Biologics: a new frontier in treating disease
Biologic medicines represent the next frontier of treatment for many previously untreatable illnesses and conditions, Medicines Australia chief executive Dr Brendan Shaw said today following the launch of a publication highlighting the value of biologic medicines.
Biotherapeutic Medicines: Grasping the New Generation of Treatments is published by the International Federation of Pharmaceutical Manufacturers & Associations, and highlights the dramatic increase in treatment options resulting from the development of biological medicines.
Biologic medicines are derived from proteins and other substances produced by living organisms, such as mammalian cells, viruses and bacteria.
“More than 350 million patients worldwide are leading healthier lives thanks to biologic medicines,” Dr Shaw said.
“These medicines are being used for the effective treatment of illnesses that were not previously treatable with simpler chemical entities.
“Biologic medicines and vaccines represent the cutting edge of medicine and have the potential to deliver the most effective means of treating and diagnosing some of humanity’s most appalling diseases.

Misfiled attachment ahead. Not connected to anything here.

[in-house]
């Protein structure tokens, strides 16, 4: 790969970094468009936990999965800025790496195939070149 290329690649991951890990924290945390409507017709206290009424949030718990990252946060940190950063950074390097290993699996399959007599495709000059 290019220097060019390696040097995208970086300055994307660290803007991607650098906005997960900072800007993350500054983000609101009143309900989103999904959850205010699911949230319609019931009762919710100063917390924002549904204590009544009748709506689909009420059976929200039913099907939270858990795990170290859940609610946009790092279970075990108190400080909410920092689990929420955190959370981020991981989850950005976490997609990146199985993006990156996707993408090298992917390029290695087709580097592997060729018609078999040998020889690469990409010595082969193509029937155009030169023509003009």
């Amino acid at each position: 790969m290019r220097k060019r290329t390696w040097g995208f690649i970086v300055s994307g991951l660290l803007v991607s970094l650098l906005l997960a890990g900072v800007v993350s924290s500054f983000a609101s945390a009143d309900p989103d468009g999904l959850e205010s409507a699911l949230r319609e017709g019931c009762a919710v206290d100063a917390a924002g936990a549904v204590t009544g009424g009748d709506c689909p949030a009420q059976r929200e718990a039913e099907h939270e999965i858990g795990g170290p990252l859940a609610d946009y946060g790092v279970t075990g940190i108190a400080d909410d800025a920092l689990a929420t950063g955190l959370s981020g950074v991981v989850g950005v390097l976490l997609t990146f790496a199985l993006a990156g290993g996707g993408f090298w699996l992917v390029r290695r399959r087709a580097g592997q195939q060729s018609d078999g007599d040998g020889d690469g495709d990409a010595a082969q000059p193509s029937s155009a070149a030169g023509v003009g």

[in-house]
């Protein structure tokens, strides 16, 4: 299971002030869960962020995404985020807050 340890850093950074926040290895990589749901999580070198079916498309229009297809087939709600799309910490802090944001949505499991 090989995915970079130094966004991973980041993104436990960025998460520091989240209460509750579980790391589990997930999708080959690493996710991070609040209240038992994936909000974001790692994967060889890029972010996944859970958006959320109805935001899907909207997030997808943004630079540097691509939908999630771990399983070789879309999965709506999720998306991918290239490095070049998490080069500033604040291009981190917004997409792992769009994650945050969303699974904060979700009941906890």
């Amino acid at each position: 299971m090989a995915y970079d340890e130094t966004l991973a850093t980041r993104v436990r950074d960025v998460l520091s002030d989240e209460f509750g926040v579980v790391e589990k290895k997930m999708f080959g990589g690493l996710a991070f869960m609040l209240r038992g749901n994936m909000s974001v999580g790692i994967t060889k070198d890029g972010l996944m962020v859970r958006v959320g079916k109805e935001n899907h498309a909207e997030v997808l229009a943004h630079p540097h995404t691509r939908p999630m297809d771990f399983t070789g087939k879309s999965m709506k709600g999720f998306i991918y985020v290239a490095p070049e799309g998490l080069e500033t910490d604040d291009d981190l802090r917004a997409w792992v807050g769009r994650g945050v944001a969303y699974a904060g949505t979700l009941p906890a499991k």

“Over 250 innovative human-use biologics have been approved since 1990 and more than 900 are currently under development globally, targeting diseases such as cancer, AIDS, arthritis, Alzheimer’s and Parkinson’s.”
Dr Shaw said the increasing prevalence of biological treatments required sound intellectual property policy and specific regulatory standards.
“Biologics are more complex and costly to produce than chemical medicines,” Dr Shaw said.
“The level of testing and clinical studies required to compare the effectiveness of different biologic medicines presents regulators in Australia and elsewhere with a new set of challenges.
“Biologic medicines and their generic copies, called biosimilars, are often not interchangeable with each other in the same way that chemical-based medicines are, so regulatory approval systems need to evolve to cope with evaluating such medicines.
“Intellectual property protection is another crucial policy element as it underpins further research and development of biologic medicines and ensures Australians have access to these medicines as soon as they become available.
“This includes assurances that policies on things like patents and clinical trial data are up-to-date with the requirements of biologics medicines.”
Biotherapeutic Medicines: Grasping the New Generation of Treatments is available from the IFPMA website
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